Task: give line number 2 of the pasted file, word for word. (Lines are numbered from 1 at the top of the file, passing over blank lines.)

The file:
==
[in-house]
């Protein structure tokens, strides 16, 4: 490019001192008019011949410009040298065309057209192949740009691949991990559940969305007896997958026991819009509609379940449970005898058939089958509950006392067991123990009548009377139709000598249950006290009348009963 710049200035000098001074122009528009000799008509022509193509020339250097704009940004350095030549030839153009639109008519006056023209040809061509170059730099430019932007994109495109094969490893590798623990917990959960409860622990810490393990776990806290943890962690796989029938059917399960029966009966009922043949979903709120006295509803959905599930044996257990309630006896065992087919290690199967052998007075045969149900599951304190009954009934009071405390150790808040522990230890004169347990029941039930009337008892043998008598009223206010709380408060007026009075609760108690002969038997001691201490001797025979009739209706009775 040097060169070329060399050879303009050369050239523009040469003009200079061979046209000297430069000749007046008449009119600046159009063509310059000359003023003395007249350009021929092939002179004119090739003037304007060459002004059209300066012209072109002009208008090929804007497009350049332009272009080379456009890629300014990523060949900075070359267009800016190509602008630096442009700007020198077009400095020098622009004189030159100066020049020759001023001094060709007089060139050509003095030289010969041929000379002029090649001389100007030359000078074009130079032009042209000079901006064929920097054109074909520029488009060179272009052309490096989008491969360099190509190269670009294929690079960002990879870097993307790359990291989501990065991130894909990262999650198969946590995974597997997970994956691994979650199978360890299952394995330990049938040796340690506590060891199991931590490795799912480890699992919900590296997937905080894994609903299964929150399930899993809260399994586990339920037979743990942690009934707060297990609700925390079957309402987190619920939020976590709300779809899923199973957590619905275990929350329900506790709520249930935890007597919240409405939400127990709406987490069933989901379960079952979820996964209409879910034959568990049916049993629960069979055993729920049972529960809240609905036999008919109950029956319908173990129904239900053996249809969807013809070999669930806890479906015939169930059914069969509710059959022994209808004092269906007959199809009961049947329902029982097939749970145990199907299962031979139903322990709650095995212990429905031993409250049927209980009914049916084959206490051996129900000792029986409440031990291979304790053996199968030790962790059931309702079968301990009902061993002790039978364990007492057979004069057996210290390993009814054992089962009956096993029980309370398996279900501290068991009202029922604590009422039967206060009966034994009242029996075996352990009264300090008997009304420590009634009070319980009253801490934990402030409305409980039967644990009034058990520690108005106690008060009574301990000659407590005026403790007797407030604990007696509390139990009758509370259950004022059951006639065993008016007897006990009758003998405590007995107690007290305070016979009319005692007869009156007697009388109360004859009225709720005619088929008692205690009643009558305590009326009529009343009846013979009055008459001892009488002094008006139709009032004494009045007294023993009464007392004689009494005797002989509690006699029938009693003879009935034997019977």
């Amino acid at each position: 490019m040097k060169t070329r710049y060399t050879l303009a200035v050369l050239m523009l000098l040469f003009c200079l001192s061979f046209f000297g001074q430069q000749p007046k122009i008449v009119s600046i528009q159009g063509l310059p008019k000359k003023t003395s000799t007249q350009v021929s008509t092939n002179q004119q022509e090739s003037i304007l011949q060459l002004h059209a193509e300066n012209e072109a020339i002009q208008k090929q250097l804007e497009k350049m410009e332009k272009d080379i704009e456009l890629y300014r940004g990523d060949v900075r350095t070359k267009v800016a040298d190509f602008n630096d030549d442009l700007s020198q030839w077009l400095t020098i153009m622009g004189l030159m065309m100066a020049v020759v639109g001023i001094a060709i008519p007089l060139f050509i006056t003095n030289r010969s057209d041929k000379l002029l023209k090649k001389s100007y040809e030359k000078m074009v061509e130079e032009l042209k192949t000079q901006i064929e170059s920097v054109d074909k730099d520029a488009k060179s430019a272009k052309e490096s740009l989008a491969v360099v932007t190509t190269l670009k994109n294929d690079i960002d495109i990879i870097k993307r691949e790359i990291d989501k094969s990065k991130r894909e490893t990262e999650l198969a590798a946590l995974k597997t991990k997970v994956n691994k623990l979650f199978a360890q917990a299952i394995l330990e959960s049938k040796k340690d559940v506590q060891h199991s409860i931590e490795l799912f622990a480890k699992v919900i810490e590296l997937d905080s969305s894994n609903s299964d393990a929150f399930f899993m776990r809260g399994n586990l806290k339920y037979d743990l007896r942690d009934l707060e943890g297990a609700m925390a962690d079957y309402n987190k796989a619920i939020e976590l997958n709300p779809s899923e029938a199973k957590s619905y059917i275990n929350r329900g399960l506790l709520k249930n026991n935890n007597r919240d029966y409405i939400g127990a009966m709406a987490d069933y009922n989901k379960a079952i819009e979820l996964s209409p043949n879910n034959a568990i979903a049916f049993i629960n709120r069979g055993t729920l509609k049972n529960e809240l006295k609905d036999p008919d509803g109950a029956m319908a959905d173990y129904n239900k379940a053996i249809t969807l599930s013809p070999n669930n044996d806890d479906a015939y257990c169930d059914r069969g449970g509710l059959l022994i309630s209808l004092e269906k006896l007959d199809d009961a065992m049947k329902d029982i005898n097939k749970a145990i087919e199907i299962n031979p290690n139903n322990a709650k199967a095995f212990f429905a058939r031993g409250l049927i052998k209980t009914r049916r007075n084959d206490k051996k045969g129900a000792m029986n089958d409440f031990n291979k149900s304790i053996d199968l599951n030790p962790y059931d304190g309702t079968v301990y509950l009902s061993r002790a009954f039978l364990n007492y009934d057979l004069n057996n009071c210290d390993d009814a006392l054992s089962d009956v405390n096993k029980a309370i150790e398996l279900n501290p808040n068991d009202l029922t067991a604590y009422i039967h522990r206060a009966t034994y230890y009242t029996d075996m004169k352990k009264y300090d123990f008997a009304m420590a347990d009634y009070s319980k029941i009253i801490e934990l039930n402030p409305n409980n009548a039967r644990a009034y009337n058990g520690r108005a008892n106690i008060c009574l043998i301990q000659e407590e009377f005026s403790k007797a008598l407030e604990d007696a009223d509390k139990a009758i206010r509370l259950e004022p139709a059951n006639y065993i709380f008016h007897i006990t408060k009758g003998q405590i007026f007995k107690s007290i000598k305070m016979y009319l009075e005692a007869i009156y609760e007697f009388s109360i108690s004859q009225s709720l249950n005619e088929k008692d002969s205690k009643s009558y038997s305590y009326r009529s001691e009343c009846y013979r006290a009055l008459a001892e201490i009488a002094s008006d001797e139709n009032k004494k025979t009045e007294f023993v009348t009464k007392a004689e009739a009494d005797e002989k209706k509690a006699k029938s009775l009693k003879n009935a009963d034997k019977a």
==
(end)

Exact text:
């Protein structure tokens, strides 16, 4: 490019001192008019011949410009040298065309057209192949740009691949991990559940969305007896997958026991819009509609379940449970005898058939089958509950006392067991123990009548009377139709000598249950006290009348009963 710049200035000098001074122009528009000799008509022509193509020339250097704009940004350095030549030839153009639109008519006056023209040809061509170059730099430019932007994109495109094969490893590798623990917990959960409860622990810490393990776990806290943890962690796989029938059917399960029966009966009922043949979903709120006295509803959905599930044996257990309630006896065992087919290690199967052998007075045969149900599951304190009954009934009071405390150790808040522990230890004169347990029941039930009337008892043998008598009223206010709380408060007026009075609760108690002969038997001691201490001797025979009739209706009775 040097060169070329060399050879303009050369050239523009040469003009200079061979046209000297430069000749007046008449009119600046159009063509310059000359003023003395007249350009021929092939002179004119090739003037304007060459002004059209300066012209072109002009208008090929804007497009350049332009272009080379456009890629300014990523060949900075070359267009800016190509602008630096442009700007020198077009400095020098622009004189030159100066020049020759001023001094060709007089060139050509003095030289010969041929000379002029090649001389100007030359000078074009130079032009042209000079901006064929920097054109074909520029488009060179272009052309490096989008491969360099190509190269670009294929690079960002990879870097993307790359990291989501990065991130894909990262999650198969946590995974597997997970994956691994979650199978360890299952394995330990049938040796340690506590060891199991931590490795799912480890699992919900590296997937905080894994609903299964929150399930899993809260399994586990339920037979743990942690009934707060297990609700925390079957309402987190619920939020976590709300779809899923199973957590619905275990929350329900506790709520249930935890007597919240409405939400127990709406987490069933989901379960079952979820996964209409879910034959568990049916049993629960069979055993729920049972529960809240609905036999008919109950029956319908173990129904239900053996249809969807013809070999669930806890479906015939169930059914069969509710059959022994209808004092269906007959199809009961049947329902029982097939749970145990199907299962031979139903322990709650095995212990429905031993409250049927209980009914049916084959206490051996129900000792029986409440031990291979304790053996199968030790962790059931309702079968301990009902061993002790039978364990007492057979004069057996210290390993009814054992089962009956096993029980309370398996279900501290068991009202029922604590009422039967206060009966034994009242029996075996352990009264300090008997009304420590009634009070319980009253801490934990402030409305409980039967644990009034058990520690108005106690008060009574301990000659407590005026403790007797407030604990007696509390139990009758509370259950004022059951006639065993008016007897006990009758003998405590007995107690007290305070016979009319005692007869009156007697009388109360004859009225709720005619088929008692205690009643009558305590009326009529009343009846013979009055008459001892009488002094008006139709009032004494009045007294023993009464007392004689009494005797002989509690006699029938009693003879009935034997019977």